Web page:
23

I am doing this basic tutorial: http://www.asp.net/get-started It suggests doing some changes, then running dotnet run again. However, Ctrl+C isn't working and the Package Manager Console seems frozen. When I exit VS and/or restart it, I do my changes and dotnet run again. When I am doing this, I am getting an error (not the same every time), because the server is already running. The question is simple as 1-2-3: How do I manually stop the kestrel server? (I am running Windows 10).

3
  • If you ran from the command line: Ctrl + C – Bruno Garcia Aug 11 '16 at 21:34
  • @BrunoGarcia I forgot to mention that doesn't work! Also, when I quit VS and/or restart it, the process still runs (page refreshes on Chrome)! Where do I find the relevant process and how do I kill it? I will Update the Q with extra info...Thanx! – Petros Apotsos Aug 11 '16 at 21:56
  • Related issue. This is currently an issue with the cli terminating dotnet run doesn't terminate child #7426 – stormwild Oct 1 '17 at 4:49
30

On OSX Terminal:

sudo lsof -iTCP -sTCP:LISTEN -P | grep :5000

enter image description here

sudo kill -9 1872
0
22

I ran this on powershell to kill all instances of the kestral server

Get-Process -Name *dotnet* | Stop-Process
1
  • Thank you - works a treat! (In Windows/VS Terminal too) – dalcam Dec 10 '20 at 1:58
8

If anything else fails you can simply close it from the task manager. The name of the process would be dotnet. If you have Visual Studio open (in my case at least), there may be at least one other dotnet process running. Could not distiguish between them using only the task manager...

PS: When launching Kestrel with dotnet run from the PMC, in the console you get this:

Now listening on: http://localhost:5000 Application started. Press Ctrl+C to shut down.

But it didn't work to stop it with Ctrl+C

1
  • I don't see 'dotnet' in my list of tasks even though supposedly Kestrel is holding onto a site running in docker (even though I've fully stopped and removed the docker container) – emirhosseini Feb 22 '18 at 5:22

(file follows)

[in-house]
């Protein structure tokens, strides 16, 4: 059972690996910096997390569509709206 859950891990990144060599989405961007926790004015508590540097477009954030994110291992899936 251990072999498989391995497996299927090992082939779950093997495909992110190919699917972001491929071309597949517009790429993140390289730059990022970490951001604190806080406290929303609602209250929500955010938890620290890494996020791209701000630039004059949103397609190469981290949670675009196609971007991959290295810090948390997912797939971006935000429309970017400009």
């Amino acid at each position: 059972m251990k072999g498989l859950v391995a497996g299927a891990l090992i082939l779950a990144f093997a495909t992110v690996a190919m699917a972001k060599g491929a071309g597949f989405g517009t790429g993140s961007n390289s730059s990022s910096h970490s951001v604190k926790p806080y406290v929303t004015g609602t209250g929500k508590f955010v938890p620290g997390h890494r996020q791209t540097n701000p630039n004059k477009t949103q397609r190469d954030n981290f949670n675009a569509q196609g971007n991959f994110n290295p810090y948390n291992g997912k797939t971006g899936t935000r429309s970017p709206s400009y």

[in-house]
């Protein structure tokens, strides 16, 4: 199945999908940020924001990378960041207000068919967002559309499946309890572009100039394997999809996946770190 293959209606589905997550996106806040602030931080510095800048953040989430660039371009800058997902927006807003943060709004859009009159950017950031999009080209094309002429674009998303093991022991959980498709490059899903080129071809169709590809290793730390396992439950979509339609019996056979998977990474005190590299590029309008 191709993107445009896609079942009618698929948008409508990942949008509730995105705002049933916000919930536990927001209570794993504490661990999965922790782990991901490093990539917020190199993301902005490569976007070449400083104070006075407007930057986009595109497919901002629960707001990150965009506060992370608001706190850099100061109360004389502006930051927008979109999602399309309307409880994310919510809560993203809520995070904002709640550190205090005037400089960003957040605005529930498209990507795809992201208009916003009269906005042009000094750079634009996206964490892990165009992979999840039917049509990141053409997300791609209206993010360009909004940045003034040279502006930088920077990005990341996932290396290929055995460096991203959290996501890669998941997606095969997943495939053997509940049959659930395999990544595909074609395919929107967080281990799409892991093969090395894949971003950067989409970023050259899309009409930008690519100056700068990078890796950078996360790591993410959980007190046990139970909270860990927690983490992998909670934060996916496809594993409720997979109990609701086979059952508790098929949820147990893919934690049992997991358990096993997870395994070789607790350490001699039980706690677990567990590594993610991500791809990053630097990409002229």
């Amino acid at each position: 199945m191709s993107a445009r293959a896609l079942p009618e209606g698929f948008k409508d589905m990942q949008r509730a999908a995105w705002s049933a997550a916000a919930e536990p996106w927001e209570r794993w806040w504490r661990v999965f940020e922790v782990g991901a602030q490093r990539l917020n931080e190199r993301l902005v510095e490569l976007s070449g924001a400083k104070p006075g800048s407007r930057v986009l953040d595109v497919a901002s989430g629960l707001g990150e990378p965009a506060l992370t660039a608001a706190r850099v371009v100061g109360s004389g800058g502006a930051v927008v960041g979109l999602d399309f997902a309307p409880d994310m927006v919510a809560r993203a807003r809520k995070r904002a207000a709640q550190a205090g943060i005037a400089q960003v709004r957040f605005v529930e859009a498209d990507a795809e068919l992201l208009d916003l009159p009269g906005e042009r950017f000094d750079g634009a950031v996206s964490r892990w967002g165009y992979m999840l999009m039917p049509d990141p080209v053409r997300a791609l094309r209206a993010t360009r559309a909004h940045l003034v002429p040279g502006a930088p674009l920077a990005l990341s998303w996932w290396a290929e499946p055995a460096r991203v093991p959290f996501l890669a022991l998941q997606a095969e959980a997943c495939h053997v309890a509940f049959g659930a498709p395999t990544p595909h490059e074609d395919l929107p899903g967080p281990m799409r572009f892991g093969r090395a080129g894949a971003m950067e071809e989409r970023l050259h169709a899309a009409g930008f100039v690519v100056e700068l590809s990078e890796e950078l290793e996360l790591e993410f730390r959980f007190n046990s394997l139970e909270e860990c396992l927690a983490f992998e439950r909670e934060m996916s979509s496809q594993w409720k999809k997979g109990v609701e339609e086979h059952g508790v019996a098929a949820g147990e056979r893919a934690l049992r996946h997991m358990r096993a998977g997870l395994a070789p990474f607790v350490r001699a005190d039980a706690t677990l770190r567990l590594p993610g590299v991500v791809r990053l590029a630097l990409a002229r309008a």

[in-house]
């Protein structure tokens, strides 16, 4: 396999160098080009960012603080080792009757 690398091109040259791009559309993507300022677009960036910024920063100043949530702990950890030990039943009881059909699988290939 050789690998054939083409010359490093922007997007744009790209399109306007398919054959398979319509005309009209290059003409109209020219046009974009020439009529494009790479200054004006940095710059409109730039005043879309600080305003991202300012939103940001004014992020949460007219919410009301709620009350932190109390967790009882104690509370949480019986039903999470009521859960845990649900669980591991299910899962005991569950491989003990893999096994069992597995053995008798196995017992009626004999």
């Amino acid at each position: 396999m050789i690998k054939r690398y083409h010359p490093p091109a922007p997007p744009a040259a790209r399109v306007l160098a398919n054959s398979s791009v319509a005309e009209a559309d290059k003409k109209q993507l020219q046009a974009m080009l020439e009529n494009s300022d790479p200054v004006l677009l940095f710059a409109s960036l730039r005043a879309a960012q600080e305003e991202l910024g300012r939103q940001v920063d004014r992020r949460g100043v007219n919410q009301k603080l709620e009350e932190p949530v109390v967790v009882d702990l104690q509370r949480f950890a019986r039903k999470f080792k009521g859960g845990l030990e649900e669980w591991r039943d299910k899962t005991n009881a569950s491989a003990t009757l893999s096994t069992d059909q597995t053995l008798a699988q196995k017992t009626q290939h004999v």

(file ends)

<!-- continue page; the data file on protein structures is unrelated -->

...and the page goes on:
8

For windows users

run netstat -ano -p TCP | find /I "listening" | find /I "port number" then run taskkill /F /PID process ID on Command Prompt.

Here is an example

C:\Users\Kiran>netstat -ano -p TCP | find /I "listening" | find /I "2492"
TCP    127.0.0.1:2492         0.0.0.0:0              LISTENING       820

C:\Users\Kiran>taskkill /F /PID 820
SUCCESS: The process with PID 820 has been terminated.

Here netstat -ano -p TCP | find /I "listening" | find /I "2492" finds the process running TCP protocol listening on port 2492. And taskkill /F /PID 820 command to forcefully terminate the process with id 820

2
  • You may get : ERROR: The process with PID ... could not be terminated. Reason: Access is denied. Run cmd as Administrator. – Horasan Lee Sep 9 '19 at 18:34
  • @HorasanLee run your cmd or terminal in administrator mood – Kiran Shahi Sep 10 '19 at 2:29
4

Stumbled upon it today. The answer above looks cool but netstat is slow. A simpler way to kill kestrel would be to use the PowerShell commandlet Get-NetTCPConnection.

To kill kestrel listening on Port 5000, the command would be

$pId = (Get-NetTCPConnection -LocalPort 5000).OwningProcess[0]
kill -Id $pId
3

The line below works for me.

killall -9 dotnet

1

Save the following in a .cmd file and click on the file:

Taskkill.exe /F /IM dotnet.exe /T

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